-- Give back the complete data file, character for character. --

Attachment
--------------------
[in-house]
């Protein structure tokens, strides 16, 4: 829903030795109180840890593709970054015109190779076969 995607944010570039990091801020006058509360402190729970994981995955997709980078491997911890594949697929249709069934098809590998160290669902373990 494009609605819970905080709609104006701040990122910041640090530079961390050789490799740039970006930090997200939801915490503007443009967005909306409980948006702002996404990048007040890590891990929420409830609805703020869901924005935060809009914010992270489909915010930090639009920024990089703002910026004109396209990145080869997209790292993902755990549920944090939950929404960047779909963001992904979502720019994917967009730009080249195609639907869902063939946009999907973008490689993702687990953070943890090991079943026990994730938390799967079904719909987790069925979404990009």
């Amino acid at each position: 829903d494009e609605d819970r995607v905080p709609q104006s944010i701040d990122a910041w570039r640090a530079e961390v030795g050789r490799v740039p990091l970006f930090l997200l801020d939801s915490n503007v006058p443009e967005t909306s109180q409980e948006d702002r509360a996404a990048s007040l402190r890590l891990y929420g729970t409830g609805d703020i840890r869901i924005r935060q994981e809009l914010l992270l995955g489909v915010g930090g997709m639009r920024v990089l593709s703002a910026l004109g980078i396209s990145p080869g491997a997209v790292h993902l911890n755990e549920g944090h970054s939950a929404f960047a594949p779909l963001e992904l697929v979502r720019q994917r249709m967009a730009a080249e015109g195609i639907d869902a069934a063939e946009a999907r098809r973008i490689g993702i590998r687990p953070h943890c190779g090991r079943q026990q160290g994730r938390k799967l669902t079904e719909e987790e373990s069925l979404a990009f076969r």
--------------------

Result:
[in-house]
């Protein structure tokens, strides 16, 4: 829903030795109180840890593709970054015109190779076969 995607944010570039990091801020006058509360402190729970994981995955997709980078491997911890594949697929249709069934098809590998160290669902373990 494009609605819970905080709609104006701040990122910041640090530079961390050789490799740039970006930090997200939801915490503007443009967005909306409980948006702002996404990048007040890590891990929420409830609805703020869901924005935060809009914010992270489909915010930090639009920024990089703002910026004109396209990145080869997209790292993902755990549920944090939950929404960047779909963001992904979502720019994917967009730009080249195609639907869902063939946009999907973008490689993702687990953070943890090991079943026990994730938390799967079904719909987790069925979404990009």
């Amino acid at each position: 829903d494009e609605d819970r995607v905080p709609q104006s944010i701040d990122a910041w570039r640090a530079e961390v030795g050789r490799v740039p990091l970006f930090l997200l801020d939801s915490n503007v006058p443009e967005t909306s109180q409980e948006d702002r509360a996404a990048s007040l402190r890590l891990y929420g729970t409830g609805d703020i840890r869901i924005r935060q994981e809009l914010l992270l995955g489909v915010g930090g997709m639009r920024v990089l593709s703002a910026l004109g980078i396209s990145p080869g491997a997209v790292h993902l911890n755990e549920g944090h970054s939950a929404f960047a594949p779909l963001e992904l697929v979502r720019q994917r249709m967009a730009a080249e015109g195609i639907d869902a069934a063939e946009a999907r098809r973008i490689g993702i590998r687990p953070h943890c190779g090991r079943q026990q160290g994730r938390k799967l669902t079904e719909e987790e373990s069925l979404a990009f076969r």